Recently, natural language processing has made substantial advances thanks to the support of the HIEATT model [29]. The instruction sequence generated by the CAN protocol can be regarded as a language, so we can adopt the HIEATT model for vehicle network anomaly detecting. The HIEATT model (shown in Figure 8) is defined by the following equations:
u i = t a n h ( W w h i t + b w )
a i = e x p ( u i t u w ) t e x p ( u i t u w )
v = t a i t h i t
That is, we first feed instruction sequence h i t through a single-layer RNN to obtain u i t as a hidden representation of h i t . We then measure the similarity of u i t with instruction sequence vector u w , which indicates its importance. We compute instruction sequence vector a i as a weighted sum of the instruction sequence. The context vector u w can be thought of as a high-level representation in memory networks [30].

4.2. Simplified Attention Model

Although the HIEATT model has led to outstanding progress in natural language processing tasks, its application is limited by the computing power of the vehicle electronic devices and the characteristics of the CAN protocol itself. Hence, for an IDS, the HIEATT model must be modified for the environment of an in-vehicle network.
The CAN protocol is not as complex as a natural language, and a better result can be obtained with a slightly simplified attention model (the SIMATT model) for analyzing the instruction sequence generated by the CAN protocol, as shown in Figure 9. The vector of hidden layer state h t is used to produce a probability vector a of weights. Vector c is the weighted sum of h t using a. The SIMATT model is defined by the following equations:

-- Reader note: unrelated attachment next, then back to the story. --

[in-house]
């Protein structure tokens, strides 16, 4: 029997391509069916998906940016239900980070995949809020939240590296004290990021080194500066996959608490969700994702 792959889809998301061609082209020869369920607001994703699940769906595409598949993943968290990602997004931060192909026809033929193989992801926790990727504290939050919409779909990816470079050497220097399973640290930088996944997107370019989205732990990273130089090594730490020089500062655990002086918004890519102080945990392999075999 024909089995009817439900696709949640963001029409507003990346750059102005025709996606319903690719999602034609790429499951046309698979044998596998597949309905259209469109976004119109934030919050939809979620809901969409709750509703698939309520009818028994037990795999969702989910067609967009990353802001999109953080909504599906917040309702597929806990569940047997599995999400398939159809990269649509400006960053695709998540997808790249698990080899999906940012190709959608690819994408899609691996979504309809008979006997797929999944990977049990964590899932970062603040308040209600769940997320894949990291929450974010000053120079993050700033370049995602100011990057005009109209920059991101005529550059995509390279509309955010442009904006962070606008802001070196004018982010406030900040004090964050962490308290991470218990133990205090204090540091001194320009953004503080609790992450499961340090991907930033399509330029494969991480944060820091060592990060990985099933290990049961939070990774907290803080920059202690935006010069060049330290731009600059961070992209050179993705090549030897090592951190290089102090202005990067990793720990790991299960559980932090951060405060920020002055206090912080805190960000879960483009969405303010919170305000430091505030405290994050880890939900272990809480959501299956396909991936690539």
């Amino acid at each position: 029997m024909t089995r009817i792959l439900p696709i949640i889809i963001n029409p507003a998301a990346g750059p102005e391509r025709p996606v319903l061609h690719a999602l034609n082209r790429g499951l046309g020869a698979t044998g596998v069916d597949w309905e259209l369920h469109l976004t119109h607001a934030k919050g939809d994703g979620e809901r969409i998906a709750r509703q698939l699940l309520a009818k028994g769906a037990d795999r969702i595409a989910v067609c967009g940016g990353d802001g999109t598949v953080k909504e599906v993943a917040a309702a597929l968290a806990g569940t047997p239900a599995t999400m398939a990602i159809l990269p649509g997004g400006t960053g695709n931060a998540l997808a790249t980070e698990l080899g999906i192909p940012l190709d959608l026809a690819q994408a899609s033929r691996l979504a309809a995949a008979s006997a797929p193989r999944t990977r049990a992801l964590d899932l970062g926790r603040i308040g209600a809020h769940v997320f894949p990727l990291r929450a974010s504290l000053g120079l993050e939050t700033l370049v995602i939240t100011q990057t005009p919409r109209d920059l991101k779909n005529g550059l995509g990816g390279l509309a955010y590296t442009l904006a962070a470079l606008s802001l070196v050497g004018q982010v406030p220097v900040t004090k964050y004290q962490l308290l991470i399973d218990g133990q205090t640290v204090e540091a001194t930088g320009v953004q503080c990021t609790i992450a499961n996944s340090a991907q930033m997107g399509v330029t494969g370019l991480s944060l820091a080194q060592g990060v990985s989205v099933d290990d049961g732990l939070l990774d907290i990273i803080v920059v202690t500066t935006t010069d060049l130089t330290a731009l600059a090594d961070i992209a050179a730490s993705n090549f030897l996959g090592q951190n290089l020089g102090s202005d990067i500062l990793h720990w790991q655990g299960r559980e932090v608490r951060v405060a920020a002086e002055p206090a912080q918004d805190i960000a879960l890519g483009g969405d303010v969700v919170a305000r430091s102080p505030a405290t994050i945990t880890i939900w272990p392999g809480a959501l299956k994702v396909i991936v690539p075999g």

a t = s o f t m a x ( t a n h ( x t h t + b t ) )
z t = a t a t
c t = t z t
Here, a denotes the tensor after the time step axis is interchanged with the sequence length axis in the a tensor and ⊙ denotes the element-wise vector product. In contrast to the HIEATT model, we added the softmax function and removed the exponential calculation to simplify it and reduce the computational cost.

5. Can Bus and Dataset

In this section, we first briefly describe the implementation principle of CAN BUS, then introduce the datasets and attack methods used in the paper.

5.1. Can Bus

A CAN is a half-duplex high-speed communication bus network with a maximum transmission rate of 1 Mbps. Most automotive companies use the CAN protocol to communicate among ECUs and embedded devices. Figure 10 shows an example CAN packet.
The arbitration ID field consists of 11 bits for the ID, and The ID is the identity of the ECU. The arbitration ID field provides two main functions: (1) The priority of the packet transmission is determined by the ID number. (smaller ID numbers have higher priority) and (2) an ECU can use it to filter corresponding messages. There are data information of 8 bytes in the data field. The control field is used to identify the size of the data field. The cyclic redundancy check field is used to detect errors in data packet transmission. Finally, the acknowledgment field is used to confirm the receipt of a valid CAN packet.
In a CAN, without the concept of address, the data transmitted on the bus can be received by all ECUs. The information is identified by the value of the arbitration fields. The arbitration ID indicates the target device ID of the received message, and any device can communicate with multiple devices as long as multiple arbitration IDs are attached to the package. When multiple packets are transmitted on the bus, packets with a lower arbitration ID would be sent first.